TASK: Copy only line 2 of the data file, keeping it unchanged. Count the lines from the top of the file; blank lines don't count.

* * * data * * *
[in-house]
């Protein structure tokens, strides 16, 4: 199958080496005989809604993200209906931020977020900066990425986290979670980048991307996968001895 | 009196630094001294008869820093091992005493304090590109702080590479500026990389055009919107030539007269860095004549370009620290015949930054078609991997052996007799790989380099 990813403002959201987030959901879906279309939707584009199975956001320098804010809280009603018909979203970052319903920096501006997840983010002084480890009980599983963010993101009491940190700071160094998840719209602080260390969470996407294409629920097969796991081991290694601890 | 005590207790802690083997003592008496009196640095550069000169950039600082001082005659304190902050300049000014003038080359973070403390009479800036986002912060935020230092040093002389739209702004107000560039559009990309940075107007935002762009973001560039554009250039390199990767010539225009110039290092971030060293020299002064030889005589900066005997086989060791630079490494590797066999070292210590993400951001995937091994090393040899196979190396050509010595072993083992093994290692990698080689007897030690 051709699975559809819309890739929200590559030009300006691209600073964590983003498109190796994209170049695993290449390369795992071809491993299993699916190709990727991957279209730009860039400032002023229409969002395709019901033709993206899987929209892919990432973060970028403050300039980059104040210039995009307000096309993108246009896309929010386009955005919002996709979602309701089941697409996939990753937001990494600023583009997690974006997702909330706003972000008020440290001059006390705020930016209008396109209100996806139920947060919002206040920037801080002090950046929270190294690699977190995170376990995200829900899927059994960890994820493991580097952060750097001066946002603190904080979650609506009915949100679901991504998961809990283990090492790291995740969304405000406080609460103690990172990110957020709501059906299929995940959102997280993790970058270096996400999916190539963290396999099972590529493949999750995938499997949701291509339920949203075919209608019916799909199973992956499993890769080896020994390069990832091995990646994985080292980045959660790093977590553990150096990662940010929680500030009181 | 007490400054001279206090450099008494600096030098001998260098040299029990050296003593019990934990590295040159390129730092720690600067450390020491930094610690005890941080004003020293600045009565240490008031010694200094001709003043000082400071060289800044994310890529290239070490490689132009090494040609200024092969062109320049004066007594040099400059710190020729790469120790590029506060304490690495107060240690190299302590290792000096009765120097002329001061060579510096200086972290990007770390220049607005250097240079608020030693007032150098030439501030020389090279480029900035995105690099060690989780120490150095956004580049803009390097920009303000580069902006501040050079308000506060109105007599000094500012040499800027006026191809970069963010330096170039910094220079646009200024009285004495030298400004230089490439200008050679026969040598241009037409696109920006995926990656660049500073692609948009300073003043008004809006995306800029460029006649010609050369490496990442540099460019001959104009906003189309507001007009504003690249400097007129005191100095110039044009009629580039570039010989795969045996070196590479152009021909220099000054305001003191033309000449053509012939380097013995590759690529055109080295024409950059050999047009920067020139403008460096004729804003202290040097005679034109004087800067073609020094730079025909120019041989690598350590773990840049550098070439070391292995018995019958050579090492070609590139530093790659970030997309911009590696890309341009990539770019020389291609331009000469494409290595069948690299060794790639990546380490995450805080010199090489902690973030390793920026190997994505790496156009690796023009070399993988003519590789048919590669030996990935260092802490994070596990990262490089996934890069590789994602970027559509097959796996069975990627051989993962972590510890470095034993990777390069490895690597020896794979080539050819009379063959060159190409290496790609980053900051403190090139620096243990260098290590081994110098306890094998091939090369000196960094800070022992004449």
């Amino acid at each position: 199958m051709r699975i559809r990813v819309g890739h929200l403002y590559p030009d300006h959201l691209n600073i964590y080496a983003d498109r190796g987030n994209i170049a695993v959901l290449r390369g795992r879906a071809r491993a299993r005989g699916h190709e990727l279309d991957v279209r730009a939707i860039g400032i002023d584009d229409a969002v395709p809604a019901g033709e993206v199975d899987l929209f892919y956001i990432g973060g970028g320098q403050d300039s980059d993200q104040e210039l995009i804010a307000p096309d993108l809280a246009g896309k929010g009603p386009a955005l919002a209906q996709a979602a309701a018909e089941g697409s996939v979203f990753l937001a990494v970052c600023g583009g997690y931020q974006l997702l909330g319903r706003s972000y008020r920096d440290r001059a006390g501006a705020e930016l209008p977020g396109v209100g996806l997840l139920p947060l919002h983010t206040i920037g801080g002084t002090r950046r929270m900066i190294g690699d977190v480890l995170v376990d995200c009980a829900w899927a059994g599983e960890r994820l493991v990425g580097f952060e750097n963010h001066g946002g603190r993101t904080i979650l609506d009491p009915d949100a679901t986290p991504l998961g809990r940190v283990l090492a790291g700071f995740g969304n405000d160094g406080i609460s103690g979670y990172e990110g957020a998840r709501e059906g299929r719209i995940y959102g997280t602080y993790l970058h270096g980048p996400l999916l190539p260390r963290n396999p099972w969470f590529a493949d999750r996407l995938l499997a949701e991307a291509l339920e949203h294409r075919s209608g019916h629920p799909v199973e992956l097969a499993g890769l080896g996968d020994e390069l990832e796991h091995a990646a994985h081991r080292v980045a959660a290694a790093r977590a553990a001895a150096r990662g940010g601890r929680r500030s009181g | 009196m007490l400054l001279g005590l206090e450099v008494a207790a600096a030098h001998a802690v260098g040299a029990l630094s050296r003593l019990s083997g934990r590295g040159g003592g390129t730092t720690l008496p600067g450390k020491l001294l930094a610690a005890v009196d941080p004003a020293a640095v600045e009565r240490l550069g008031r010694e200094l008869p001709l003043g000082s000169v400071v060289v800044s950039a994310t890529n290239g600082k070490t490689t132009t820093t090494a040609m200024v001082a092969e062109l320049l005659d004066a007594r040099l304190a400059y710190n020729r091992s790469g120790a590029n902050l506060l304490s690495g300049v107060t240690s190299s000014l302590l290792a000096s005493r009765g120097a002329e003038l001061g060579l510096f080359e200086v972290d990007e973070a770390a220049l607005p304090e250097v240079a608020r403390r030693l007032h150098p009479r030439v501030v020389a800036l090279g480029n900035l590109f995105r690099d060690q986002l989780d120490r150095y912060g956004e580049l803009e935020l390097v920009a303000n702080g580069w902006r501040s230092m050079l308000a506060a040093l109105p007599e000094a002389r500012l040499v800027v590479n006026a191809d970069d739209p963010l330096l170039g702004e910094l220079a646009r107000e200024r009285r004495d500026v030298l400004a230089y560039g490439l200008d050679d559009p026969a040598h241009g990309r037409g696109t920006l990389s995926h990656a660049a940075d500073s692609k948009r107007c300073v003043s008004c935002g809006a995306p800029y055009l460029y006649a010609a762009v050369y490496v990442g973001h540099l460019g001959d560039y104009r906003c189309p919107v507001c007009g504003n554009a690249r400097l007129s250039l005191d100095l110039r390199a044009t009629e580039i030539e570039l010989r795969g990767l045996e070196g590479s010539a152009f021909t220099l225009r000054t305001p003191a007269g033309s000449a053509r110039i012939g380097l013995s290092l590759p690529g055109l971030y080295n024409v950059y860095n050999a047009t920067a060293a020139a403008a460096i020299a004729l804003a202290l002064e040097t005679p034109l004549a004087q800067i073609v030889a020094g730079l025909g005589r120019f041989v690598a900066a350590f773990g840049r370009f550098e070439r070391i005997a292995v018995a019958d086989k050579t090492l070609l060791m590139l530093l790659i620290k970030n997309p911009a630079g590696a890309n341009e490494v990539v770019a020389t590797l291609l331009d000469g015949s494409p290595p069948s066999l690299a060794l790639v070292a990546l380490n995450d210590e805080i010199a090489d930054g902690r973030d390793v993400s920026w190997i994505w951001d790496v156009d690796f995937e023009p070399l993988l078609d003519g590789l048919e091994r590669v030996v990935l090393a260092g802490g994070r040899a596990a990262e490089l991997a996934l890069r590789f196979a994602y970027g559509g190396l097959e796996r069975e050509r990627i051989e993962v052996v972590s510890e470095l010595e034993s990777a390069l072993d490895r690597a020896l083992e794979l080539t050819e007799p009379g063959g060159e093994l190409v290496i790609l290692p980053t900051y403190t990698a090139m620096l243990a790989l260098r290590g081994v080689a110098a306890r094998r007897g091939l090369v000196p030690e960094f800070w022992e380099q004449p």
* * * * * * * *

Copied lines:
């Protein structure tokens, strides 16, 4: 199958080496005989809604993200209906931020977020900066990425986290979670980048991307996968001895 | 009196630094001294008869820093091992005493304090590109702080590479500026990389055009919107030539007269860095004549370009620290015949930054078609991997052996007799790989380099 990813403002959201987030959901879906279309939707584009199975956001320098804010809280009603018909979203970052319903920096501006997840983010002084480890009980599983963010993101009491940190700071160094998840719209602080260390969470996407294409629920097969796991081991290694601890 | 005590207790802690083997003592008496009196640095550069000169950039600082001082005659304190902050300049000014003038080359973070403390009479800036986002912060935020230092040093002389739209702004107000560039559009990309940075107007935002762009973001560039554009250039390199990767010539225009110039290092971030060293020299002064030889005589900066005997086989060791630079490494590797066999070292210590993400951001995937091994090393040899196979190396050509010595072993083992093994290692990698080689007897030690 051709699975559809819309890739929200590559030009300006691209600073964590983003498109190796994209170049695993290449390369795992071809491993299993699916190709990727991957279209730009860039400032002023229409969002395709019901033709993206899987929209892919990432973060970028403050300039980059104040210039995009307000096309993108246009896309929010386009955005919002996709979602309701089941697409996939990753937001990494600023583009997690974006997702909330706003972000008020440290001059006390705020930016209008396109209100996806139920947060919002206040920037801080002090950046929270190294690699977190995170376990995200829900899927059994960890994820493991580097952060750097001066946002603190904080979650609506009915949100679901991504998961809990283990090492790291995740969304405000406080609460103690990172990110957020709501059906299929995940959102997280993790970058270096996400999916190539963290396999099972590529493949999750995938499997949701291509339920949203075919209608019916799909199973992956499993890769080896020994390069990832091995990646994985080292980045959660790093977590553990150096990662940010929680500030009181 | 007490400054001279206090450099008494600096030098001998260098040299029990050296003593019990934990590295040159390129730092720690600067450390020491930094610690005890941080004003020293600045009565240490008031010694200094001709003043000082400071060289800044994310890529290239070490490689132009090494040609200024092969062109320049004066007594040099400059710190020729790469120790590029506060304490690495107060240690190299302590290792000096009765120097002329001061060579510096200086972290990007770390220049607005250097240079608020030693007032150098030439501030020389090279480029900035995105690099060690989780120490150095956004580049803009390097920009303000580069902006501040050079308000506060109105007599000094500012040499800027006026191809970069963010330096170039910094220079646009200024009285004495030298400004230089490439200008050679026969040598241009037409696109920006995926990656660049500073692609948009300073003043008004809006995306800029460029006649010609050369490496990442540099460019001959104009906003189309507001007009504003690249400097007129005191100095110039044009009629580039570039010989795969045996070196590479152009021909220099000054305001003191033309000449053509012939380097013995590759690529055109080295024409950059050999047009920067020139403008460096004729804003202290040097005679034109004087800067073609020094730079025909120019041989690598350590773990840049550098070439070391292995018995019958050579090492070609590139530093790659970030997309911009590696890309341009990539770019020389291609331009000469494409290595069948690299060794790639990546380490995450805080010199090489902690973030390793920026190997994505790496156009690796023009070399993988003519590789048919590669030996990935260092802490994070596990990262490089996934890069590789994602970027559509097959796996069975990627051989993962972590510890470095034993990777390069490895690597020896794979080539050819009379063959060159190409290496790609980053900051403190090139620096243990260098290590081994110098306890094998091939090369000196960094800070022992004449």